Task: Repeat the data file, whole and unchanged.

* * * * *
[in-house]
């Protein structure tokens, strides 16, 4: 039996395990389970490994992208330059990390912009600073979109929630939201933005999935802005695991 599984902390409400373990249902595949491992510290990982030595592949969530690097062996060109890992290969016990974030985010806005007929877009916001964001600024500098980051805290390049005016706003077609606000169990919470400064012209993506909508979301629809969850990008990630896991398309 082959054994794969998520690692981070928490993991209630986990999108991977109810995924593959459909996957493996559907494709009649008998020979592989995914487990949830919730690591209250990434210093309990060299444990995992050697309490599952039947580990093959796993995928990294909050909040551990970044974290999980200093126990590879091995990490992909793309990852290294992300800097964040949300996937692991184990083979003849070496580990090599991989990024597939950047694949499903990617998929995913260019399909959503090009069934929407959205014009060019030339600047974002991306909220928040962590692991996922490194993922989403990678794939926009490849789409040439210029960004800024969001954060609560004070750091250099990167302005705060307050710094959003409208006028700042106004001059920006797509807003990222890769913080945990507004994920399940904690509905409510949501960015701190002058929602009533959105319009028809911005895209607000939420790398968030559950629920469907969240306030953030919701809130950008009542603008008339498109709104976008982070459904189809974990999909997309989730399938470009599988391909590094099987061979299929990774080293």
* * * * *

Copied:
[in-house]
């Protein structure tokens, strides 16, 4: 039996395990389970490994992208330059990390912009600073979109929630939201933005999935802005695991 599984902390409400373990249902595949491992510290990982030595592949969530690097062996060109890992290969016990974030985010806005007929877009916001964001600024500098980051805290390049005016706003077609606000169990919470400064012209993506909508979301629809969850990008990630896991398309 082959054994794969998520690692981070928490993991209630986990999108991977109810995924593959459909996957493996559907494709009649008998020979592989995914487990949830919730690591209250990434210093309990060299444990995992050697309490599952039947580990093959796993995928990294909050909040551990970044974290999980200093126990590879091995990490992909793309990852290294992300800097964040949300996937692991184990083979003849070496580990090599991989990024597939950047694949499903990617998929995913260019399909959503090009069934929407959205014009060019030339600047974002991306909220928040962590692991996922490194993922989403990678794939926009490849789409040439210029960004800024969001954060609560004070750091250099990167302005705060307050710094959003409208006028700042106004001059920006797509807003990222890769913080945990507004994920399940904690509905409510949501960015701190002058929602009533959105319009028809911005895209607000939420790398968030559950629920469907969240306030953030919701809130950008009542603008008339498109709104976008982070459904189809974990999909997309989730399938470009599988391909590094099987061979299929990774080293």